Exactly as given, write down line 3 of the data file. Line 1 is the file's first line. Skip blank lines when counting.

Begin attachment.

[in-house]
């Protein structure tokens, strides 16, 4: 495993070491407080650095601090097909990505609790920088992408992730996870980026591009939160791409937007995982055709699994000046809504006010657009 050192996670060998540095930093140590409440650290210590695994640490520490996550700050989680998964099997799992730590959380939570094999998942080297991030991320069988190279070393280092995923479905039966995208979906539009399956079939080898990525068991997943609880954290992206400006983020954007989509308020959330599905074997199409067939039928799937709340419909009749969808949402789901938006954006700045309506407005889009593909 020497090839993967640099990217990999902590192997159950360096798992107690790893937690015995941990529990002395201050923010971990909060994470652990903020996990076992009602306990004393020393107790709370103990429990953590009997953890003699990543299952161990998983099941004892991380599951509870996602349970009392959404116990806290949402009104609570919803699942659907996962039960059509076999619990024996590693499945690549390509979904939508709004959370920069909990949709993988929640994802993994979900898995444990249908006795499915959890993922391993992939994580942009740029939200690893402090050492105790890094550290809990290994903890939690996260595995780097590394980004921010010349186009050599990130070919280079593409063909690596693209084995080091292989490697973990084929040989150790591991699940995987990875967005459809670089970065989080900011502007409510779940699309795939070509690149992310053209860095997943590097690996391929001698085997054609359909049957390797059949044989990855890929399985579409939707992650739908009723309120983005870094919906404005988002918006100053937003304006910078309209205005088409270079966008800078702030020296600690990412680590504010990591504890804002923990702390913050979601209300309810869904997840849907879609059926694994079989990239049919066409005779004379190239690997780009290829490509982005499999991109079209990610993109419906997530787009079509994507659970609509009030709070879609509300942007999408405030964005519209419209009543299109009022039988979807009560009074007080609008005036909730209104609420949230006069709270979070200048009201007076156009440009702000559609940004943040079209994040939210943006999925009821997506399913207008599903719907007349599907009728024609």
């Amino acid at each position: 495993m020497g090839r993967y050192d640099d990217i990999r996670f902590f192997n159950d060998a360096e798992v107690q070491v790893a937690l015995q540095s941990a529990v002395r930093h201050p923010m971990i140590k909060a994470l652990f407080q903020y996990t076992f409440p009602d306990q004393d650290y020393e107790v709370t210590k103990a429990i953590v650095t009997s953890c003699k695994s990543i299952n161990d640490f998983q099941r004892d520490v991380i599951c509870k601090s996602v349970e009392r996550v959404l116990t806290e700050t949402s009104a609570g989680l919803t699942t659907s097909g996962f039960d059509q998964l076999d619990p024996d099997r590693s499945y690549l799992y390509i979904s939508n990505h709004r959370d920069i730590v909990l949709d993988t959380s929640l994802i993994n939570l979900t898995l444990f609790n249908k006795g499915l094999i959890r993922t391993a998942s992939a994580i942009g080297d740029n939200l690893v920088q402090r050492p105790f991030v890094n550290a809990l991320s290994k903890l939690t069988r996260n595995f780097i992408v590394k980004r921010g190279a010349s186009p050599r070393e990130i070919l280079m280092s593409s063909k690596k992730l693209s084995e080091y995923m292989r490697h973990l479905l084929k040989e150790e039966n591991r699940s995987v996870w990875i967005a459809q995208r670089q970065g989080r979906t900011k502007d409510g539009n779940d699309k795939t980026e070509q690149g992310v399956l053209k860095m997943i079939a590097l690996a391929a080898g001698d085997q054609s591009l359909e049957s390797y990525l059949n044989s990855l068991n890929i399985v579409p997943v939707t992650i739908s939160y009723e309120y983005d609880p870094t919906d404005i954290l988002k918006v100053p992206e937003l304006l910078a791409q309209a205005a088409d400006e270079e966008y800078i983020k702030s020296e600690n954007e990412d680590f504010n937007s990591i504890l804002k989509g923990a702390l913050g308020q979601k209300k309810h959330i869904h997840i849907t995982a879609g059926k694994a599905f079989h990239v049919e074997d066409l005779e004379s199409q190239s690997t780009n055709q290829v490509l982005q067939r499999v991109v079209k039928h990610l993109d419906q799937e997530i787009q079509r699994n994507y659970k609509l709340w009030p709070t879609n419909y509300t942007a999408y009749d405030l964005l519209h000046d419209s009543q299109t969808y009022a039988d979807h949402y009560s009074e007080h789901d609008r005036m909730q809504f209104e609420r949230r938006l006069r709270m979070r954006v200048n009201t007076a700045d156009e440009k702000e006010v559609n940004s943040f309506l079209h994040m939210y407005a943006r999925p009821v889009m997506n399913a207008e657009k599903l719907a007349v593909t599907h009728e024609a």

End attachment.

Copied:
């Amino acid at each position: 495993m020497g090839r993967y050192d640099d990217i990999r996670f902590f192997n159950d060998a360096e798992v107690q070491v790893a937690l015995q540095s941990a529990v002395r930093h201050p923010m971990i140590k909060a994470l652990f407080q903020y996990t076992f409440p009602d306990q004393d650290y020393e107790v709370t210590k103990a429990i953590v650095t009997s953890c003699k695994s990543i299952n161990d640490f998983q099941r004892d520490v991380i599951c509870k601090s996602v349970e009392r996550v959404l116990t806290e700050t949402s009104a609570g989680l919803t699942t659907s097909g996962f039960d059509q998964l076999d619990p024996d099997r590693s499945y690549l799992y390509i979904s939508n990505h709004r959370d920069i730590v909990l949709d993988t959380s929640l994802i993994n939570l979900t898995l444990f609790n249908k006795g499915l094999i959890r993922t391993a998942s992939a994580i942009g080297d740029n939200l690893v920088q402090r050492p105790f991030v890094n550290a809990l991320s290994k903890l939690t069988r996260n595995f780097i992408v590394k980004r921010g190279a010349s186009p050599r070393e990130i070919l280079m280092s593409s063909k690596k992730l693209s084995e080091y995923m292989r490697h973990l479905l084929k040989e150790e039966n591991r699940s995987v996870w990875i967005a459809q995208r670089q970065g989080r979906t900011k502007d409510g539009n779940d699309k795939t980026e070509q690149g992310v399956l053209k860095m997943i079939a590097l690996a391929a080898g001698d085997q054609s591009l359909e049957s390797y990525l059949n044989s990855l068991n890929i399985v579409p997943v939707t992650i739908s939160y009723e309120y983005d609880p870094t919906d404005i954290l988002k918006v100053p992206e937003l304006l910078a791409q309209a205005a088409d400006e270079e966008y800078i983020k702030s020296e600690n954007e990412d680590f504010n937007s990591i504890l804002k989509g923990a702390l913050g308020q979601k209300k309810h959330i869904h997840i849907t995982a879609g059926k694994a599905f079989h990239v049919e074997d066409l005779e004379s199409q190239s690997t780009n055709q290829v490509l982005q067939r499999v991109v079209k039928h990610l993109d419906q799937e997530i787009q079509r699994n994507y659970k609509l709340w009030p709070t879609n419909y509300t942007a999408y009749d405030l964005l519209h000046d419209s009543q299109t969808y009022a039988d979807h949402y009560s009074e007080h789901d609008r005036m909730q809504f209104e609420r949230r938006l006069r709270m979070r954006v200048n009201t007076a700045d156009e440009k702000e006010v559609n940004s943040f309506l079209h994040m939210y407005a943006r999925p009821v889009m997506n399913a207008e657009k599903l719907a007349v593909t599907h009728e024609a």